South African MPs call for one-stop border concept at Beitbridge
By Thupeyo Muleya
A call for full implementation of the one-stop-border post concept at Beitbridge is seen as a solution to the perennial congestion challenges that take place there, South Africa’s Parliamentary Portfolio Committee on Home Affairs has said.
The congestion was bad during the past festive season and movement of commercial cargo and human traffic was delayed, with some people spending up to three days at the port of entry.
South Africa’s portfolio committee on Home Affairs visited Sadc’s busiest inland port on Tuesday and said it was critical for the Border Management Authority (BMA) to be operational to attend to administrative and other operational challenges.
Beitbridge Border Post is one of the major trade links between South Africa and the rest of Sadc, and even a number of Eastern and Central African countries, where over seven million travellers and an estimated 700 000 commercial trucks pass through annually.
In a statement, the committee’s chairperson, Advocate Bongani Bongo said the problems at Beitbridge should be addressed without delay.
“To alleviate the perpetual crisis at this border, the government must move with speed to implement an already agreed policy position to establish a one-stop border post.
“The tardiness in implementing this policy position is both unacceptable and a contributing factor to problems at this port of entry,” said Adv Bongo.
The one-stop border post would improve the efficiency of movement at Beitbridge.
Under the concept, travellers and goods will be cleared at one point for either entry or exit into both countries, as is the situation at Chirundu Border Post.
Presently, processes are being duplicated on both components of the border.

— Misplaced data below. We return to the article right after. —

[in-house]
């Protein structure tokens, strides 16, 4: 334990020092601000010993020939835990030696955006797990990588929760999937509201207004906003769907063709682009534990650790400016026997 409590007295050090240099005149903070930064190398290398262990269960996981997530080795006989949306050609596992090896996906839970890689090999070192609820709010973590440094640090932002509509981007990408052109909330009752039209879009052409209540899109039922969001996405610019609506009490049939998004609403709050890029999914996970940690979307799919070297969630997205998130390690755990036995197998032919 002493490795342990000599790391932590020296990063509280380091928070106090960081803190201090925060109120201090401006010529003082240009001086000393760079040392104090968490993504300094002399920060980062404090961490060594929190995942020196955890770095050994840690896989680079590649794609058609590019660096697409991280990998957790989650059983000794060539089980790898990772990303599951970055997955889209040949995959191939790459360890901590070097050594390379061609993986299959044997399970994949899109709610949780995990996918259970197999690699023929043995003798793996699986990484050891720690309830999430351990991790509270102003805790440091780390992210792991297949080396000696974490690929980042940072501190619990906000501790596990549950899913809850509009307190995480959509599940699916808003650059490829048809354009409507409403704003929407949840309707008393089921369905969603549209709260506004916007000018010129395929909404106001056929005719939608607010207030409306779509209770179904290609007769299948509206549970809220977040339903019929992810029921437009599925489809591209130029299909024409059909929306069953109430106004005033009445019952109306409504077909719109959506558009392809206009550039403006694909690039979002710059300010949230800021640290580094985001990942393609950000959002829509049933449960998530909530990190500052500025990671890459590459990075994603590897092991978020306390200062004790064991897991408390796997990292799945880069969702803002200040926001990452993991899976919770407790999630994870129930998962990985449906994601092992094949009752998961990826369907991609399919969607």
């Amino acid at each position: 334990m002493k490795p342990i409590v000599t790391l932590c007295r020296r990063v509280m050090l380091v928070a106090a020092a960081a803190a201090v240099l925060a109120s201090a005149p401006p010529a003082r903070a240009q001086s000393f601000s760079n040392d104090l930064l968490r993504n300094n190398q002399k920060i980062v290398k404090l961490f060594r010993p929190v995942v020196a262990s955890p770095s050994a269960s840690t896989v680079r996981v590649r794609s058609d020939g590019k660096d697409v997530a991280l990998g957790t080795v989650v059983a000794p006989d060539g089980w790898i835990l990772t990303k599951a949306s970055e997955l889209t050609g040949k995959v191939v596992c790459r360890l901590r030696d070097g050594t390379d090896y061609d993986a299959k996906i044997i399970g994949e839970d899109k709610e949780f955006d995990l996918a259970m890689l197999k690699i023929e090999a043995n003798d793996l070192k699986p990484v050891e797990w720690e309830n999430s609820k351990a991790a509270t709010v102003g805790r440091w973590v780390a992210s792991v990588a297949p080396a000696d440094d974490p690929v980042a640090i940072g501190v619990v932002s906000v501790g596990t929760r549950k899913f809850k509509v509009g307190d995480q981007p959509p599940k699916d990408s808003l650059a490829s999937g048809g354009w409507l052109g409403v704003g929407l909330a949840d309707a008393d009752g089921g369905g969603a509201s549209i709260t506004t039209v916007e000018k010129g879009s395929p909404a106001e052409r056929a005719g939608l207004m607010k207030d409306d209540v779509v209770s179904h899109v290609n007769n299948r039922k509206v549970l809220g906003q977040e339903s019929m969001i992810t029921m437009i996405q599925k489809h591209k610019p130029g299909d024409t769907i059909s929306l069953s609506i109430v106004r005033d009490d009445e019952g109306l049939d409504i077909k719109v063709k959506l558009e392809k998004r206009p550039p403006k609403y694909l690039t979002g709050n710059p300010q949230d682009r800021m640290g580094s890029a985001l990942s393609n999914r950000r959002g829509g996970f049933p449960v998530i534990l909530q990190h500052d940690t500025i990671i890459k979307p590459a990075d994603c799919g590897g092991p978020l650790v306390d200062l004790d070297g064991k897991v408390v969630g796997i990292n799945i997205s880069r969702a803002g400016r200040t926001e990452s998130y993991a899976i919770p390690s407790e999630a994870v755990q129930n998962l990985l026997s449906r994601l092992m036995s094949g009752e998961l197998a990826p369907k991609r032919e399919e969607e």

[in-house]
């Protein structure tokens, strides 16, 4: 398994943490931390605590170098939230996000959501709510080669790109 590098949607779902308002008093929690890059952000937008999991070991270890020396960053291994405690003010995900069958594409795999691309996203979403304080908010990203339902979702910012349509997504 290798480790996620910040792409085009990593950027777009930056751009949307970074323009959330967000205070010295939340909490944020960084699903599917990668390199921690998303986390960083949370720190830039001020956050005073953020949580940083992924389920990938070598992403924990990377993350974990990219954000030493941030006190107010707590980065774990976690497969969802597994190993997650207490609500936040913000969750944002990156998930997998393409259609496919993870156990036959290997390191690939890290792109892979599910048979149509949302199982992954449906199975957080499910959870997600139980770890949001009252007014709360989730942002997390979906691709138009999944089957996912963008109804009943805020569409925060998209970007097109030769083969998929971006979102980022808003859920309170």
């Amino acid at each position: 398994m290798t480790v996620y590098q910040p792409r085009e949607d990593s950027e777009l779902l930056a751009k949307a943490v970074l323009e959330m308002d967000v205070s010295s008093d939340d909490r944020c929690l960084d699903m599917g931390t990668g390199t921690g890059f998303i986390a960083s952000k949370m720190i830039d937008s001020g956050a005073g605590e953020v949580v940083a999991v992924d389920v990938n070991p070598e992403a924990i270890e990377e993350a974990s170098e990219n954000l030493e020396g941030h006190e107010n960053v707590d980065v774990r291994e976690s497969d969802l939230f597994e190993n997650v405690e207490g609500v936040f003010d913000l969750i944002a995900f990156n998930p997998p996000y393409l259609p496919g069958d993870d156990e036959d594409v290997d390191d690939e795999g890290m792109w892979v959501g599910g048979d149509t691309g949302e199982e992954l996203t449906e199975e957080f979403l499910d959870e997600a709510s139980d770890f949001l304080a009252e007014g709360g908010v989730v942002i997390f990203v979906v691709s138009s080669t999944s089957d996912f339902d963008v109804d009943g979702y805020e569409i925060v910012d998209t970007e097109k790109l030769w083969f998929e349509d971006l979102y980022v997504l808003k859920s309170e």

According to Adv Bongo, the efficiency in the movement of travellers and goods was critical to achieving the objectives of the African Continental Free Trade Agreement (AfCFTA).
“Furthermore, the one-stop border post will ensure that South Africa and its neighbouring countries operate on a similar platform which will make crossing at the border easy.
“The Committee believes that the BMA will be an added force in handling the high volume of people and goods at the port of entry,” he said.
Adv Bongo said the border authority will help coordinate operations and solve the challenge of various departments that operate in silos.
He said they had established that poor planning on health management protocols had worsened the challenges at Beitbridge.
“According to the Committee, planning would have ensured that there is adequate provision of health officials to assist with health screening at Beitbridge.
“In addition, the fact that the Polymerase Chain Reaction (PCR) test in South Africa was cheaper, would have logically meant that more travellers would opt to take the test in South Africa instead of taking it in Zimbabwe.
“It is thus unacceptable that this simple fact was ignored as capacity was not adequate,” said Adv Bongo.
However, he said they had noted that their government had fixed some of the challenges that occurred during the festive season, adding that Pretoria remains committed to ensuring easy movement of people and goods. The Herald.